Moores: They're actually a little lenient with me because I'm a swimmer. In your third year, it's usually physical training twice a week in the mornings and then a lab and a class for two hours on Tuesdays and two hours on Thursdays. Usually the cadre works around class for me and I can make up class on my own so I can come to practice and they don't really worry about the PTA for me because of swimming. This year as a third year, I kind of step into more of a leadership position, so I actually work with Mark to try to get in the class and the lab so I can really start to learn what I need to know. We go to a camp at the end of our third year where you kind of get graded on everything you learn, and so this year I kind of want to step it up and focus on it. So basically it's a class and a lab on Tuesdays and Thursdays and I try to work around that.
Question: How was the airborne training? Fun, hard, challenging, all those things?
Moores: All those things, but I would lean more into the fun direction. I was really nervous going into it because I wasn't sure what to expect, but when I got there it was a really good group of people. I ended up getting lucky because I was in platoon that had kind of the more laid back sergeant and we kind of had fun with it. The training was pretty chill compared to the other groups. I would say leading up to the jumping. The motto for everyone's school is "hurry up and wait," so there was a lot of standing around, a lot of repeating the same exercises, but when you finally get to jump out of a plane and looking back on it, it's definitely a cool experience.
Question: So you're not afraid of heights?
Moores: Well, a little bit. Every time I opened the door I kind of freaked out a little bit, especially because I was usually near the front. You kind of stand there for a little bit before you jump where you see out the door and you're like, 'I'm about to run out of this plane!' I'd really like to do high altitude jumps but maybe if they open the door at 12,000 feet rather than 1,200 I'd be a little more scared.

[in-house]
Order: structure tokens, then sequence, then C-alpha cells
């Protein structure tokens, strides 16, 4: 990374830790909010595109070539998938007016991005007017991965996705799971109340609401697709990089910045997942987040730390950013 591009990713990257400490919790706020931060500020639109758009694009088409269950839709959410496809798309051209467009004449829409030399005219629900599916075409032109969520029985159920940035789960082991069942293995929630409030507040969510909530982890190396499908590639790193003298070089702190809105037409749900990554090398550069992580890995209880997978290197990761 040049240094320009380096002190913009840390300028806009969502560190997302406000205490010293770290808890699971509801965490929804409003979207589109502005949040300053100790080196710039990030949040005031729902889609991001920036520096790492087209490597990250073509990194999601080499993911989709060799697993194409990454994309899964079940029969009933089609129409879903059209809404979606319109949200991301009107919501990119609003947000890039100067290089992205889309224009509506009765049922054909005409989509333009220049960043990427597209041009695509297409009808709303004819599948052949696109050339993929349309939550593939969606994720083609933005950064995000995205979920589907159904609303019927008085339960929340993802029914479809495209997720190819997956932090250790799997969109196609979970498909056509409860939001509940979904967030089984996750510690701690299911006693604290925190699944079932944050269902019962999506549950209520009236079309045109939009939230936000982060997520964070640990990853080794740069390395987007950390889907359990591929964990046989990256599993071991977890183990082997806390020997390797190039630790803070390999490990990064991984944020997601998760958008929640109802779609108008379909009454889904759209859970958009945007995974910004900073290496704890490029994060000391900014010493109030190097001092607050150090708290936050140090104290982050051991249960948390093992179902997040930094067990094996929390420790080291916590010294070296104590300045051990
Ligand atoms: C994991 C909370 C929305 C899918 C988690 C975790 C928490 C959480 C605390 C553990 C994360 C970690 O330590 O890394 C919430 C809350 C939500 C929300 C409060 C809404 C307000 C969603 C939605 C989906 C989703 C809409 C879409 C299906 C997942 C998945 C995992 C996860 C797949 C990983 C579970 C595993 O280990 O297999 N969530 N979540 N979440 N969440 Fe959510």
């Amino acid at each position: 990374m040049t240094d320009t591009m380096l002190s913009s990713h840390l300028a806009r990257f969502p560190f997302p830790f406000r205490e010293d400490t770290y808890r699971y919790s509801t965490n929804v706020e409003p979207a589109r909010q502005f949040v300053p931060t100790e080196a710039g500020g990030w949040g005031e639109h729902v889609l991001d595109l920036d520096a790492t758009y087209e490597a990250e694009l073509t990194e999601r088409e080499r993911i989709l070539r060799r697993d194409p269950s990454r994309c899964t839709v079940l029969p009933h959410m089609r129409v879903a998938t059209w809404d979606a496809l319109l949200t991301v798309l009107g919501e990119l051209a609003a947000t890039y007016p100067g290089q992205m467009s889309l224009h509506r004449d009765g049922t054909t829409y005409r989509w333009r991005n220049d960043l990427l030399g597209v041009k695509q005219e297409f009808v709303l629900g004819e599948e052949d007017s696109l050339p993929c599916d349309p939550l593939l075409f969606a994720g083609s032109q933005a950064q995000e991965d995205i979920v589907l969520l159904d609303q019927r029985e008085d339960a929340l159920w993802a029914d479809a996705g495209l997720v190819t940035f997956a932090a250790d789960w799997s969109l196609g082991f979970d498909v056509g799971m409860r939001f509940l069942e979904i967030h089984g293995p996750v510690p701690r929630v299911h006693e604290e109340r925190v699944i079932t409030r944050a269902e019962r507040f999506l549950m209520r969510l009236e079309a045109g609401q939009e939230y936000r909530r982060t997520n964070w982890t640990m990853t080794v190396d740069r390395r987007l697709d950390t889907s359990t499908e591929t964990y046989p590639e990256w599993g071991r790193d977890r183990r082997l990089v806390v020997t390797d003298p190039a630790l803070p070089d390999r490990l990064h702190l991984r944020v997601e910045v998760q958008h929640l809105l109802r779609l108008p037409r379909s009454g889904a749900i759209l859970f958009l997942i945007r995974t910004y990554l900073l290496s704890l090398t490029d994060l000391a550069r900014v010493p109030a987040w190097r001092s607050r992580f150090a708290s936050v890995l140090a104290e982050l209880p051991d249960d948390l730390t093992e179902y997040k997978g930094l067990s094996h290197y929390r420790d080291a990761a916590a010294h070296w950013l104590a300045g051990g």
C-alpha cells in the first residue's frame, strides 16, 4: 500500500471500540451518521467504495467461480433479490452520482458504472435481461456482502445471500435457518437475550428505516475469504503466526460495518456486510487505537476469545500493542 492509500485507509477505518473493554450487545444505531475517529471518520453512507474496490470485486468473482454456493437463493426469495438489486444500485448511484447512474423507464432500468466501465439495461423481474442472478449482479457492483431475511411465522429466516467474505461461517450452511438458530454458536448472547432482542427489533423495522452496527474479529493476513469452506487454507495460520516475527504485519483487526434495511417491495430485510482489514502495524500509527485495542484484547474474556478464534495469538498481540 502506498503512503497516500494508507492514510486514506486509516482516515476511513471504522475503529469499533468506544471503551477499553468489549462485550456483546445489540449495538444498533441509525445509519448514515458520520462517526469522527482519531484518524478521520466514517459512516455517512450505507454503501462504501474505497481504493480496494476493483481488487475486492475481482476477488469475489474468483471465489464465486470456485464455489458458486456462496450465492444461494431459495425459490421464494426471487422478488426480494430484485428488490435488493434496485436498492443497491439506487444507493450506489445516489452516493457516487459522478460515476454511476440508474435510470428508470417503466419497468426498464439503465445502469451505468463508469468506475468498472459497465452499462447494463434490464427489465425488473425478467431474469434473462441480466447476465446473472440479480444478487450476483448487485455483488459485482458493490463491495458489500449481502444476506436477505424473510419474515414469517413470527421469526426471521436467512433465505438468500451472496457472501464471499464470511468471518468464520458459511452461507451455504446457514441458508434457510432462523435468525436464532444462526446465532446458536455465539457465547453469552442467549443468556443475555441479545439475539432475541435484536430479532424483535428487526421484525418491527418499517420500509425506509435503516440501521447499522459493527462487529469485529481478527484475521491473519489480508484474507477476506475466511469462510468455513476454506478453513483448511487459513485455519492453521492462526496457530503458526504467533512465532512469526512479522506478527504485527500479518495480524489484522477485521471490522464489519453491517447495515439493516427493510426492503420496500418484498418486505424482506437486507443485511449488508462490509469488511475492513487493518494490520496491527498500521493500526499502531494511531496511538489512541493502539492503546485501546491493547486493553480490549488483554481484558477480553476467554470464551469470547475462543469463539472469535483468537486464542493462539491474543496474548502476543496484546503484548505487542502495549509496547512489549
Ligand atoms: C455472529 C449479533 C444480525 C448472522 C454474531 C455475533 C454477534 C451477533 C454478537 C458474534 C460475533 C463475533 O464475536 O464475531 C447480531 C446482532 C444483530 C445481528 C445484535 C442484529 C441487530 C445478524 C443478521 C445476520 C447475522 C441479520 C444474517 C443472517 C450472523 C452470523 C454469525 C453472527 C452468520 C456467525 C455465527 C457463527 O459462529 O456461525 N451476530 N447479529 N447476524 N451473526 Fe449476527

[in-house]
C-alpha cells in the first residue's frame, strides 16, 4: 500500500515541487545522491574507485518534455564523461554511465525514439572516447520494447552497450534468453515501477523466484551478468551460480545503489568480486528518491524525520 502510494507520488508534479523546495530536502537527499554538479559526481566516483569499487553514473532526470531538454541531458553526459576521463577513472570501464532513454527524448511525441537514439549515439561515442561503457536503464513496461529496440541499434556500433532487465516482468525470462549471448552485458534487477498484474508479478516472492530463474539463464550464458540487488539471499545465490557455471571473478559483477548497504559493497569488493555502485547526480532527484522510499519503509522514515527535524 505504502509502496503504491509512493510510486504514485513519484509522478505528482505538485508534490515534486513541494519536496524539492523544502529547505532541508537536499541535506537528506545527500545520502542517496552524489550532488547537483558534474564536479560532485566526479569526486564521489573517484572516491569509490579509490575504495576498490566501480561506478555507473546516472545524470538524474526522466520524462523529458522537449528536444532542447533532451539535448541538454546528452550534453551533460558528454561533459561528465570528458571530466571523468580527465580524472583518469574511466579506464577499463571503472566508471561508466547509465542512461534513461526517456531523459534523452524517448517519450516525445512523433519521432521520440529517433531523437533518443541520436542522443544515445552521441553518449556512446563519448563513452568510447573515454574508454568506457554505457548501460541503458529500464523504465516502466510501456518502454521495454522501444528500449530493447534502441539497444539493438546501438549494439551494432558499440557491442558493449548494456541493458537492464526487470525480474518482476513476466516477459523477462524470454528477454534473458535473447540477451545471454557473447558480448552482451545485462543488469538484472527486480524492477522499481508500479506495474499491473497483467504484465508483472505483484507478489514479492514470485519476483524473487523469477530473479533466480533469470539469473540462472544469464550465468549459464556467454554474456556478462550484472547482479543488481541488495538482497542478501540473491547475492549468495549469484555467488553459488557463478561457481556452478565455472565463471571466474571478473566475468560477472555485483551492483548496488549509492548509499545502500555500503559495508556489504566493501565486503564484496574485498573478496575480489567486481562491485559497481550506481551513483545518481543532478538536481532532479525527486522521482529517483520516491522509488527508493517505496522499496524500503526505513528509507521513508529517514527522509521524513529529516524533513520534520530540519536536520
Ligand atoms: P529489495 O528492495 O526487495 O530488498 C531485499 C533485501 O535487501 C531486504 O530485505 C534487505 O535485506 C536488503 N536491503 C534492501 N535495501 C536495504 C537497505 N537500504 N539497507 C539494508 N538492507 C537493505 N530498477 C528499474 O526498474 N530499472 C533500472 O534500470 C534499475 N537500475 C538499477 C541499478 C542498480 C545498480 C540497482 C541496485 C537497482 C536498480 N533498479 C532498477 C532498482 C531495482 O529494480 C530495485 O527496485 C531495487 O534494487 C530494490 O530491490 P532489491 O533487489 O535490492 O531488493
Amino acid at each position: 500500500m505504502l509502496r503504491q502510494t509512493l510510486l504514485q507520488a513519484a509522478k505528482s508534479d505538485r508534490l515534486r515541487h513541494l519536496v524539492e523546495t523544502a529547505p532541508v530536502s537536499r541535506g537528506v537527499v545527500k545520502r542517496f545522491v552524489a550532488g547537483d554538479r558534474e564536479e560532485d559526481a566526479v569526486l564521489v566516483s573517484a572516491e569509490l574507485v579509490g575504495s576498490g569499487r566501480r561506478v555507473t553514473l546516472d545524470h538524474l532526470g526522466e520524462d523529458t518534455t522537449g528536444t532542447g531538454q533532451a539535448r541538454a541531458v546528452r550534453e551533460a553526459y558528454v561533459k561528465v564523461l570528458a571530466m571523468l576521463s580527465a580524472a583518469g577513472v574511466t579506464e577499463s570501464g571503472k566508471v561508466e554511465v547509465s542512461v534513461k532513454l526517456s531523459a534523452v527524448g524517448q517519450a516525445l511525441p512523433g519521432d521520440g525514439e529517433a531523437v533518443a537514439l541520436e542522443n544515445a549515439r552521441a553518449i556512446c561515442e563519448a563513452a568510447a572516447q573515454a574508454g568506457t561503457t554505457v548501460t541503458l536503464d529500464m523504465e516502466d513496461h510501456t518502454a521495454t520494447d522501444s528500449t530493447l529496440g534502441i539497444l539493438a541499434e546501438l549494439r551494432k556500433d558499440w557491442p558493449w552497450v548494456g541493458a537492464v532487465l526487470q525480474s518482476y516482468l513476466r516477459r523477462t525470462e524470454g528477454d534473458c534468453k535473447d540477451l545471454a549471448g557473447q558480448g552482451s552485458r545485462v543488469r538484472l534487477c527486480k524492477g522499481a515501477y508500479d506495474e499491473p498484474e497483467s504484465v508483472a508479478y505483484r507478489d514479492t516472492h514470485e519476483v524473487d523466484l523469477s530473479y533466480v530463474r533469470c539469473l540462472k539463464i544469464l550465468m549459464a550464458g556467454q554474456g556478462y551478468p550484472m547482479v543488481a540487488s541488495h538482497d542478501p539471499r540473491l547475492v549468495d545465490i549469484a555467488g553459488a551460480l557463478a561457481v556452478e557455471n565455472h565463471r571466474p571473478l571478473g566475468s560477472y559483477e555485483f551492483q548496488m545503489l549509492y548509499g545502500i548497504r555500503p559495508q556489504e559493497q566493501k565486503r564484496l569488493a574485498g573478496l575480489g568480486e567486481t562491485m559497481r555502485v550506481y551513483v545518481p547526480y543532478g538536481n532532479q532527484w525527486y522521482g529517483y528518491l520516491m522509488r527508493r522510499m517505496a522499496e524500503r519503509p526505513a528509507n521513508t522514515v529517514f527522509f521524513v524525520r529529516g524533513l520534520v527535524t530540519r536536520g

Question: What do you like to do in your spare time?
Moores: Sleep! I just like to hang out with the team or hang out with my sister, she's a first year here, and catch up on things. Usually I probably should be doing work, but I'm doing other things.
Question: What has been your favorite class at UVa?
Moores: I'm actually in it right now. It's Anti-Terrorism and World Intelligence with Professor Hitz. I'm going to sound like a huge nerd right now, but when I saw that class in the COD before I even came here, I knew I was going to take that class, and I finally got into it this semester. I love it and think it's awesome.
Question: So your interest in the whole intelligence thing is just your way of giving back to the country?
Moores: In a way. It actually really fascinates me too. I think the Middle East is really cool. The whole thing going on with everything we're starting right now as far as Islamic terrorism is really interesting and I'd like to be a part of it, of trying to figure that out.